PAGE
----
In a world where social media, the Internet and gadgets galore offer unprecedented opportunities for cutting-edge teaching methods, technology does not replace human emotions and needed social interactions.
24 PAGE ONE
ing for a way to leverage the college’s successful teacher preparation program to encourage young people to consider the profession. “Our teacher education program at Berry College is so distinctive because our graduates are prepared to pursue careers as teacher leaders, not just look for a teaching job,” McDowell told participants. “Berry supports our graduates throughout their teaching careers. We wanted to share our program more widely in hopes that more local high school students would seriously consider teaching and stay in the profession. Partnering with PAGE was a wonderful first step as we all work together to address future teacher shortages and prepare the next generation of teacher leaders.” “We applaud Dean McDowell and the Berry College School of Education for taking a positive step to address the teacher shortage while at the same time providing a valuable service to the young people in Northwest Georgia who are interested in education,” says Jimmy Jordan, who serves as team leader of the PAGE College Services representatives.
“We are also grateful for her confidence in PAGE to be Berry’s partner on this important issue.” QUALITY TEACHERS KNOW THEIR STUDENTS WELL
PAGE Executive Director Dr. Allene Magill places a priority not only on recruiting enough teachers for Georgia’s students, but on recruiting and developing quality teachers. In her keynote address, Magill stressed the importance of setting the goal not simply to be a teacher but to be a great teacher. She shared some of the characteristics of great teachers, such as placing emphasis on knowing their students by having quality conversations with them. In a world where social media, the Internet and gadgets galore offer unprecedented opportunities for cutting-edge teaching methods, “Technology does not replace human emotions and needed social interactions,” she cautioned. Following their time with Magill, students divided into three tracts to explore teaching in early elementary, upper elementary and middle and high school. Faculty from the Berry College School of Education provided workshop sessions on topics, such as supporting the learning of students with disabilities, building excitement among students around the STEM areas and integrating the student’s
head, heart and hands into his learning. The Berry admissions staff provided insight into the college admissions process, and representatives from 19 other Georgia colleges were on site to visit with future teachers and share information about their schools. Students wrapped up the day by testing their knowledge of Georgia’s Code of Ethics for Educators in a friendly but competitive quiz bowl. “This is a part of PAGE and the PAGE Foundation’s mission to recruit, develop and retain quality educators for Georgia classrooms,” says Jordan. Following the success of this event, PAGE plans to host a series of Future Teacher Days on college campuses throughout the state next year. n Watch the PAGE website for details.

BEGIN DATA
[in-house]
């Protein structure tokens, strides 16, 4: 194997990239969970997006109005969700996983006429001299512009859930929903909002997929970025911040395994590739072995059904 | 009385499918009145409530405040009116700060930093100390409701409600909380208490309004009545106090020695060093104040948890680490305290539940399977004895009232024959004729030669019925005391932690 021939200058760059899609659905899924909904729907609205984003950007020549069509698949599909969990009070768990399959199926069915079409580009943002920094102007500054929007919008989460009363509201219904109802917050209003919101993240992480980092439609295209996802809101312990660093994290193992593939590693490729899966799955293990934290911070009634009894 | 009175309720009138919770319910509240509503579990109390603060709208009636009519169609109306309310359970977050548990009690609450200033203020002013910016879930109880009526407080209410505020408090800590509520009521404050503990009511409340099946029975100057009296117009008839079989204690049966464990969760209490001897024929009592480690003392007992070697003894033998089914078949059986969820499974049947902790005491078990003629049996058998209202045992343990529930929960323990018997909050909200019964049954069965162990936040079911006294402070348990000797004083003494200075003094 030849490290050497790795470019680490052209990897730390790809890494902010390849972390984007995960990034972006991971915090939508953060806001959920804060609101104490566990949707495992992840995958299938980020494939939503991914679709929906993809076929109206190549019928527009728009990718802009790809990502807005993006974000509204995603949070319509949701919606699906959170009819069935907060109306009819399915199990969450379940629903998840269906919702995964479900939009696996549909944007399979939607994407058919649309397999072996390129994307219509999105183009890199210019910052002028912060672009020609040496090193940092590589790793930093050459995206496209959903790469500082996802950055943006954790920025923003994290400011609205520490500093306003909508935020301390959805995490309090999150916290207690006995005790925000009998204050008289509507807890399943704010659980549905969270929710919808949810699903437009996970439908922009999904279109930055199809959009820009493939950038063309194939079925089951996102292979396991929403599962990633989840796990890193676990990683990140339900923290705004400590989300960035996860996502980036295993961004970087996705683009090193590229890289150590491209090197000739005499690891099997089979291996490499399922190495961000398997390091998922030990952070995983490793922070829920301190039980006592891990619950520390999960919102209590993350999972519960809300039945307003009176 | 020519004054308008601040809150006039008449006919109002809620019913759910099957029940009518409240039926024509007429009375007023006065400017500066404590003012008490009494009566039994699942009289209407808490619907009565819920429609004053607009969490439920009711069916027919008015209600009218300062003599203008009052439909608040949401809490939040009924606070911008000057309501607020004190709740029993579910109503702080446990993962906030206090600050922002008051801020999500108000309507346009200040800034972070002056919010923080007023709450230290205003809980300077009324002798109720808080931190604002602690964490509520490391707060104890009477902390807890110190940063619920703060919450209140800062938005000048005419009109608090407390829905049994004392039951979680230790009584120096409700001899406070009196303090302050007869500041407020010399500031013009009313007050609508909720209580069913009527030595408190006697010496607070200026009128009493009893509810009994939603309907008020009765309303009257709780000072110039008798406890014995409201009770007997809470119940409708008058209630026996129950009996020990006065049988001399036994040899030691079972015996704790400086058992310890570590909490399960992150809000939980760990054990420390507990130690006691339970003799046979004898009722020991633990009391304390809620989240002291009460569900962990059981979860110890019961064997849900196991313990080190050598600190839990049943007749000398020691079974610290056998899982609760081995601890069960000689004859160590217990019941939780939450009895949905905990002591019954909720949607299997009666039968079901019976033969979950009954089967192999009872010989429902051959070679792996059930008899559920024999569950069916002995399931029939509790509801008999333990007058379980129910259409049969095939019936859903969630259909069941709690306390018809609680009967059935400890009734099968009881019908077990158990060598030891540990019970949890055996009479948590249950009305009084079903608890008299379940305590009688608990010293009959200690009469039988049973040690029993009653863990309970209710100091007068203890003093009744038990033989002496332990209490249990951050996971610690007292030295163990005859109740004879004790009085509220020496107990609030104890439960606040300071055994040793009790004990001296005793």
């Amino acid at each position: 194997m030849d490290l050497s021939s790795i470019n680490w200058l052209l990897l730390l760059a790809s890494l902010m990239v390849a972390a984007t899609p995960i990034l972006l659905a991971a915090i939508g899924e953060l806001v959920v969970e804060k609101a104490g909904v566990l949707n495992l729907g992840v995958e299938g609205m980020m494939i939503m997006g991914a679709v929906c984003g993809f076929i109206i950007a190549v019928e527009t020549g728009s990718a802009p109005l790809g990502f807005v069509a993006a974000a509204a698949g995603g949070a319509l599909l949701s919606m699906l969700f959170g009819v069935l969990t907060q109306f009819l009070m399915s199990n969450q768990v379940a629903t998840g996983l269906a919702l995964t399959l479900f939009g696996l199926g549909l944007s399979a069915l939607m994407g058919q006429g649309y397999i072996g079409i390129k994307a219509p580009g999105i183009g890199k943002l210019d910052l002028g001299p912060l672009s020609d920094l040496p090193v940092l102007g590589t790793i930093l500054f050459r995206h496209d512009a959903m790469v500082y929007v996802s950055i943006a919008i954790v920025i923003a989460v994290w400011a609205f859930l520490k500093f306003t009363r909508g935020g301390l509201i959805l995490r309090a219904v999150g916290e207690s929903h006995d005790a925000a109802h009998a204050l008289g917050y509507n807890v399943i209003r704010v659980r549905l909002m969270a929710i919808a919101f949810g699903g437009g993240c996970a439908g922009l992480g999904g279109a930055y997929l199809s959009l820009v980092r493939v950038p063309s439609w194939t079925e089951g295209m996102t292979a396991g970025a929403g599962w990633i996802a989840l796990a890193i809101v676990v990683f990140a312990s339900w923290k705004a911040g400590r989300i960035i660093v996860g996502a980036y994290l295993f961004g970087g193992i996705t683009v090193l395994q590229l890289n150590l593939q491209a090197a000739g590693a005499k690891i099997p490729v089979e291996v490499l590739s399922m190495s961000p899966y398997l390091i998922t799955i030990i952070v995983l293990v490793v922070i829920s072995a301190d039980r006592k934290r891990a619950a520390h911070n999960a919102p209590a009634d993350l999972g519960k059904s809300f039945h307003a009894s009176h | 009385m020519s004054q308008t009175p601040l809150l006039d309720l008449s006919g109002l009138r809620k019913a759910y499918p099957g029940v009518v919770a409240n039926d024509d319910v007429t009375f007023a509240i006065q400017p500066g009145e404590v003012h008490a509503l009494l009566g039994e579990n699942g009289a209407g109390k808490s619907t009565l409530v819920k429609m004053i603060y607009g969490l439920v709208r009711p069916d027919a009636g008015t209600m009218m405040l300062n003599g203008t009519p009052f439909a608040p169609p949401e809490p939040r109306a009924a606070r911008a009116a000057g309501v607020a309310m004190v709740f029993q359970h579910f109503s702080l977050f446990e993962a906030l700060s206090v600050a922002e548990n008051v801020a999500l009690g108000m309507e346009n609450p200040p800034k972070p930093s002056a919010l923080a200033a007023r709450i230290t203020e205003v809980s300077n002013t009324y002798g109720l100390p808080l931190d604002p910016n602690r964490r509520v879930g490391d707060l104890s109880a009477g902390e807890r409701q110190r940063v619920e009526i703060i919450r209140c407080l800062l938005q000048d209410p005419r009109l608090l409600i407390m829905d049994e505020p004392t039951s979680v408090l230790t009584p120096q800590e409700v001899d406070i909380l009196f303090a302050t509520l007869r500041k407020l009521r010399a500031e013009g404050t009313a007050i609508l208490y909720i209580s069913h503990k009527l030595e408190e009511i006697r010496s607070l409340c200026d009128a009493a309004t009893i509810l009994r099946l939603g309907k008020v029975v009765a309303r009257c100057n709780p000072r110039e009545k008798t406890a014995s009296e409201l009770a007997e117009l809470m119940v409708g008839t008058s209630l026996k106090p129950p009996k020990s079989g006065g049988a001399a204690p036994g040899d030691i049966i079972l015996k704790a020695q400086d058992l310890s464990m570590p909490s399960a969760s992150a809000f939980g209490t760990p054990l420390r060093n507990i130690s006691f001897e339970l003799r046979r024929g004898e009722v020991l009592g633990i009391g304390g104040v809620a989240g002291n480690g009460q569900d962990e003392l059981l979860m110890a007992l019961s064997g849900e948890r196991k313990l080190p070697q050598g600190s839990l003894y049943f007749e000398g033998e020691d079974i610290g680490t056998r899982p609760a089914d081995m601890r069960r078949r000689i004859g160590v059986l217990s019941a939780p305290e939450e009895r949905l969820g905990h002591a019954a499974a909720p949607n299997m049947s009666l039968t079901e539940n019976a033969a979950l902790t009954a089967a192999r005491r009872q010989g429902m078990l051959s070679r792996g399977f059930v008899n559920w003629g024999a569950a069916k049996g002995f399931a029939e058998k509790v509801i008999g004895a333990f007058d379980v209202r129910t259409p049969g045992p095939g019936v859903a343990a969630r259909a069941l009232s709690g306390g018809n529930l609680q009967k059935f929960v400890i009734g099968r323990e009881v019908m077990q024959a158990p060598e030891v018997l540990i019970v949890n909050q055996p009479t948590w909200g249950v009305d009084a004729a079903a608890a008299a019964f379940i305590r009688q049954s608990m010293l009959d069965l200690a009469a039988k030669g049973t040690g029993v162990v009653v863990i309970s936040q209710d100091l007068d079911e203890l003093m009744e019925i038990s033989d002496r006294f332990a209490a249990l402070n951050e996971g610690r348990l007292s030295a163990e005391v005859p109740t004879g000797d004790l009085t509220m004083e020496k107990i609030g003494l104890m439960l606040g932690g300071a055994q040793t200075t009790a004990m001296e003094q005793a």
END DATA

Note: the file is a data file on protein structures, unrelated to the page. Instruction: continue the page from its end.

Education pathway students at four northwest Georgia high schools gathered at Berry College in February to explore teaching and visit with representatives from 20 Georgia colleges. PAGE Executive Director Dr. Allene Magill (top right) kicked off the event by discussing the value of relationships between students and teachers.
PAGE ONE 25
Future Educators Get a Leg Up on Classroom Strategies By Mary Ruth Ray, PAGE College Services Representative
ore than 300 Future Educators Association members advanced their knowledge of teaching strategies at the 2014 FEA Georgia Fall Conference. Gathered at Middle Georgia State College, the high school students also met with representatives from 29 Georgia colleges with teacher preparation programs. In presenting the keynote, 2015 Georgia Teacher of the Year Amanda Miliner, a first-generation college graduate, said her strong relationships with teachers fueled her success. Workshop topics covered sensitivity to students, hands-on learning, cyberbullying, engaging students through learning styles and cultural connections to enhance the classroom climate. Two participants shared their “FEA Moments,” the experiences that inspired them to pursue teaching. Kayla Thompson of Howard High School (Bibb County) credits FEA advisor Brittany Turner. Thompson said that she felt overlooked and unimportant for years until she landed in Turner’s class. “Mrs. Turner poured
26 PAGE ONE
everything that she knows about becoming an educator into me,” she said. “I soaked it all in.” Then, while volunteering as a tutor, Thompson encountered children who felt similarly overlooked. “Right then and there, I decided I’m not going to allow another child to feel this way and sink so low,” she added. Shelley Hampton of Ware County High School credits her internship. “I found myself looking forward to that part of my day,” she said. “If I had any doubts about wanting to be a teacher, they went away as soon as I became ‘Miss Hampton’ and began working with my second-graders.” In the “Ethics Knowledge Bowl,” chapters demonstrated their knowledge of the Georgia Code of Ethics for Educators. Lowndes High School, under the leadership of State Rep. Amy Carter, took first place, and Pike County High placed second. In other competitions, Spalding High School won the T-shirt design contest, followed by Lee County High School, and Howard High School won the banner design contest, followed by Hampton High School (Henry County). FEA State officers presiding over the conference were President Raney Redmond (Lee County), SW Region Vice President Caroline Pope (Early County), SE Region Vice President Spencer Pipkin (Lowndes County) and North Region Vice President Will Panter (Fannin County). PAGE thanks Loleta Sartin and her MGSC colleagues. Their time and talent made the FEA Fall n Conference one of the best ever.
teach 21st-century learners collaborate